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http://ssrn.com/abstract=2194605
 
 

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Crime, Punishment, and Politics: An Analysis of Political Cycles in Criminal Sentencing


Carlos Berdejo


Loyola Marymount University

Noam Yuchtman


University of California, Berkeley - Haas School of Business

December 28, 2012

Review of Economics and Statistics, Forthcoming
Loyola-LA Legal Studies Paper No. 2012-50

Abstract:     
Whether judges respond to political pressure is an important question occupying social scientists. We present evidence that Washington State judges respond to such pressure by sentencing serious crimes more severely. Sentences are around 10% longer at the end of a judge's political cycle than the beginning; deviations above the sentencing guidelines increase by 50% across the electoral cycle. We conduct robustness and falsi fication exercises and distinguish between judges' election cycles and other officials' by exploring non-linear eff ects of electoral proximity. Our fi ndings inform debates over judicial elections, and highlight the interaction between judicial discretion and the influence of judicial elections.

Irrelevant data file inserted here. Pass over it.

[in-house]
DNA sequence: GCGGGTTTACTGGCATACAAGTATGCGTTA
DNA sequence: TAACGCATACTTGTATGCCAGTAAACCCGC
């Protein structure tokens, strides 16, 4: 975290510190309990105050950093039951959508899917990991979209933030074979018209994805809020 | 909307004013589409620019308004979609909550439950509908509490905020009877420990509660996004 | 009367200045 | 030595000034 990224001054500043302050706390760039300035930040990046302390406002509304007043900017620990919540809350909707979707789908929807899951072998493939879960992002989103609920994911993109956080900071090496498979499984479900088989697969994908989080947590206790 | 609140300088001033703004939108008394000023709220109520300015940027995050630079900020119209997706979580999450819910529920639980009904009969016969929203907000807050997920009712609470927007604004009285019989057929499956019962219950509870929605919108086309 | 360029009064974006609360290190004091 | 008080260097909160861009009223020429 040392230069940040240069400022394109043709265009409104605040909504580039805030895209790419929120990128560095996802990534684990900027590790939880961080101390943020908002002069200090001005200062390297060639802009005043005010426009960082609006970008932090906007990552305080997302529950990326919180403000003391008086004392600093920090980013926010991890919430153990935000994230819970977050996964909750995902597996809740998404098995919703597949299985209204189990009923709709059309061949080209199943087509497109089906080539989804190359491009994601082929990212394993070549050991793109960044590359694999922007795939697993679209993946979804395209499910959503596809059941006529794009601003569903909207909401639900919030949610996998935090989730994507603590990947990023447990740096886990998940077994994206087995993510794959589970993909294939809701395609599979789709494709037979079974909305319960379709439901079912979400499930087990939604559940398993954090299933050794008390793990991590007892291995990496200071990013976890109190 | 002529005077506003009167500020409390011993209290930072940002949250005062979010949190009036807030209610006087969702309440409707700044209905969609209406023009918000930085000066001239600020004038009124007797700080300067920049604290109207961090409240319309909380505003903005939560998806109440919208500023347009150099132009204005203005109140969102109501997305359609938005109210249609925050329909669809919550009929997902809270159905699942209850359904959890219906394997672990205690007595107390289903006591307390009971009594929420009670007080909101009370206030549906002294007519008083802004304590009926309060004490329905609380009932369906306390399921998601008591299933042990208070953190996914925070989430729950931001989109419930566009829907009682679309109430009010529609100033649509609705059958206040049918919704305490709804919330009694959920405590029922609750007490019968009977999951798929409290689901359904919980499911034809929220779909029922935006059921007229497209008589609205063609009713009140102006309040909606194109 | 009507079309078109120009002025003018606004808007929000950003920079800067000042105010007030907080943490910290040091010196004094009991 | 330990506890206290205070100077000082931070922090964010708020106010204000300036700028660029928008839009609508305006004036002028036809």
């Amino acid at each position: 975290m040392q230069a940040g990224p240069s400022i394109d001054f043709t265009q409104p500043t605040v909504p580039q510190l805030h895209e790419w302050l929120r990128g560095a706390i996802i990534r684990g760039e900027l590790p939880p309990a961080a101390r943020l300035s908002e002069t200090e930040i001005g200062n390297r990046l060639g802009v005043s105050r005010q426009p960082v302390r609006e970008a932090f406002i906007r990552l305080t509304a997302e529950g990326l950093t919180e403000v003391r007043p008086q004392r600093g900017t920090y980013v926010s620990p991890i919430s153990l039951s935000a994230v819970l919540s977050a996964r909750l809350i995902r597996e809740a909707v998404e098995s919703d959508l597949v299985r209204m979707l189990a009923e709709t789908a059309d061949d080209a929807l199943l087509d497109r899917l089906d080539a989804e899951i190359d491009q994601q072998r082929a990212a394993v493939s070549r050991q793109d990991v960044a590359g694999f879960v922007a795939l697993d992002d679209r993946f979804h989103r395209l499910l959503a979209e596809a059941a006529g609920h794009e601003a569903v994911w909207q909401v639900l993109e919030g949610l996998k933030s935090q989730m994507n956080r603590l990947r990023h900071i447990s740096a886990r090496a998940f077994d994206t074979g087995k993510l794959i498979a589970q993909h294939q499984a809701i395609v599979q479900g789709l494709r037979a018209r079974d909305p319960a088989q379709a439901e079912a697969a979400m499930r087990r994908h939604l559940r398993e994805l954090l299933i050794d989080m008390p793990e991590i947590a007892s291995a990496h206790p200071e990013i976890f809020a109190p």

Number of Pages in PDF File: 65

JEL Classification: K40, K42, D72

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Date posted: December 30, 2012  

Suggested Citation

Berdejo, Carlos and Yuchtman, Noam, Crime, Punishment, and Politics: An Analysis of Political Cycles in Criminal Sentencing (December 28, 2012). Review of Economics and Statistics, Forthcoming; Loyola-LA Legal Studies Paper No. 2012-50. Available at SSRN: http://ssrn.com/abstract=2194605

Contact Information

Carlos Berdejo (Contact Author)
Loyola Marymount University ( email )
7900 Loyola Boulevard
Los Angeles, CA 90045
United States
Noam Yuchtman
University of California, Berkeley - Haas School of Business ( email )
545 Student Services Building, #1900
2220 Piedmont Avenue
Berkeley, CA 94720
United States
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